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Farm Distress Rings Alarm Bells For Politicians

Alarm bells are ringing for the Centre and state governments with farmers on the warpath in different parts of the country. Left with no option they are committing suicide being unable to repay the bank loan and in a considerable number of cases find themselves at the mercy of the money lending sharks. 
A loan waiver is nothing short of buying temporary peace as evidenced in Maharashtra. That cannot be said about Madhya Pradesh where chief minister Shivraj Singh Chouhan sat on an indefinite satyagraha only to end it abruptly after 28 hours. This was after the firing in Mandsaur in which five farmers were killed in police firing. 
Chouhan's image as being dedicated to the cause of farmers has suffered a grievous blow. The states with little manoeuvering space were left with no option but to announce loan waivers. They will find it difficult to bear this heavy burden on their own. 
It assumes importance with the Union Finance minister Arun Jaitley announcing that the Centre is unlikely to bail out the states going in for loan waiver. In Maharashtra the amount is no less than Rs 1.35 lakh crore.  What has compounded the problem are the low prices of the commodities well below not only the minimum support price (MSP) fixed by the government but even less than seasonal rates. 
One of the follies of the political leadership is to look at short term gains rather than taking an overall view after a proper assessment of the prevailing situation and working in a determined manner for sustained and multi-pronged development on the agriculture front. 
The problems of farmers is manifold encompassing vast tracts of land that are drought prone, rainfed and areas affected by floods along with the lack of direly required irrigation facilities. 
There are several other aspects pertaining to the problems faced by the poor and marginal farmer. It has been suggested that farmers be given a one-year break on debt servicing. 
Most importantly the government must pursue long term solutions which has been the bane of the political leadership all along. For many yars the MSP has been dropping below the annual inflation and in real terms the farmer is being paid less and less for his produce. This is in addition to their family size growing coupled with shrinking land-holdings.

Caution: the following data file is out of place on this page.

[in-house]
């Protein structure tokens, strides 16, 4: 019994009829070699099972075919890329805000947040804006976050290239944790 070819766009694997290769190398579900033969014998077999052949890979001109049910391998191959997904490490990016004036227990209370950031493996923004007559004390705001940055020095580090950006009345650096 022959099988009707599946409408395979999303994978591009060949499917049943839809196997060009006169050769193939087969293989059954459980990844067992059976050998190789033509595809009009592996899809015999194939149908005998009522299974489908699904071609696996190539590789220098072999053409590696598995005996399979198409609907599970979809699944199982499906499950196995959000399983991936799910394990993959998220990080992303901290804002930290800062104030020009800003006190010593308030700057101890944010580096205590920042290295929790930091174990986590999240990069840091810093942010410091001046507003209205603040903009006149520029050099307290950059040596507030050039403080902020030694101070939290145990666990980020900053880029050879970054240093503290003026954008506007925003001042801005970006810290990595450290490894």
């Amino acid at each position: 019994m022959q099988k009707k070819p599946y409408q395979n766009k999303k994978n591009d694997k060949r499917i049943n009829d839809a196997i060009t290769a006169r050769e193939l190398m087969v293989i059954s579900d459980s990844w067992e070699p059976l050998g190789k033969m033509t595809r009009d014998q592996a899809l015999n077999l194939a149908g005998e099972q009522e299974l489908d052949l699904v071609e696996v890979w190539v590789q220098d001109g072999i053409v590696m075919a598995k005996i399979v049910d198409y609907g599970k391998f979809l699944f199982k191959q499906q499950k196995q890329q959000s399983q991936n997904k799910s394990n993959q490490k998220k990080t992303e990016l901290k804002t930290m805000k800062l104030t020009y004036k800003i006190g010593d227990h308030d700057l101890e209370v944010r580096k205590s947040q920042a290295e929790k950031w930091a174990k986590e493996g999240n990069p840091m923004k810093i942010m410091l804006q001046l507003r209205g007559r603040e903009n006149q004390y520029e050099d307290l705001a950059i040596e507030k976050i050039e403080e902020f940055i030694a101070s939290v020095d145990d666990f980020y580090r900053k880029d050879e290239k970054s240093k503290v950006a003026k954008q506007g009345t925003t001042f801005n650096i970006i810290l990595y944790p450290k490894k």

Another disturbing aspect is that the MSP is used as much as a monetary policy tool as an agricultural policy intervention. It is often used to keep inflation in check and loan waivers have become a political compulsion. As evidenced in the past, short term political expediency must give way to long term solutions to problems in the farming sector. 
While loan waivers yield political dividend, it causes systemic changes to the farm credit market and does nothing to end the debt trap five years hence. The rural economy and the agricultural sector in particular have been in distress for quite some time now. 
The distress started three years back worsened with two back-to-back droughts in 2014 and 2015. It was also due to declining farm gate prices of a majority of crops since 2014. It has become imperative for the Centre and the states to rework their agricultural policies taking advantage of the technology available. 
The community of unhappy farmers is a cause for worry among politicians. The government cannot waste any more time in creating the necessary infrastructure linking farmers to urban centres. The farm economy is inexorably linked with the rest of the country. 
The government has to invest in irrigation, transport, storage facilities, R&D and environmental regulation allowing markets to function backed by insurance along with boosting productivity.
Meanwhile, BJP president Amit Shah is travelling to Maharashtra to assess first hand the distress to farmers and the magnitude of the problem. Meanwhile, farmers in Haryana are also demanding farm waiver in the wake of a disastrous potato crop.
In all this the question is can the Modi government ignore the signs of an economic slowdown! On its part the Bharatiya Mazdoor Sangh, the trade union wing of the RSS, emphasised that the government needs to focus on creating jobs in the small and micro sectors.  

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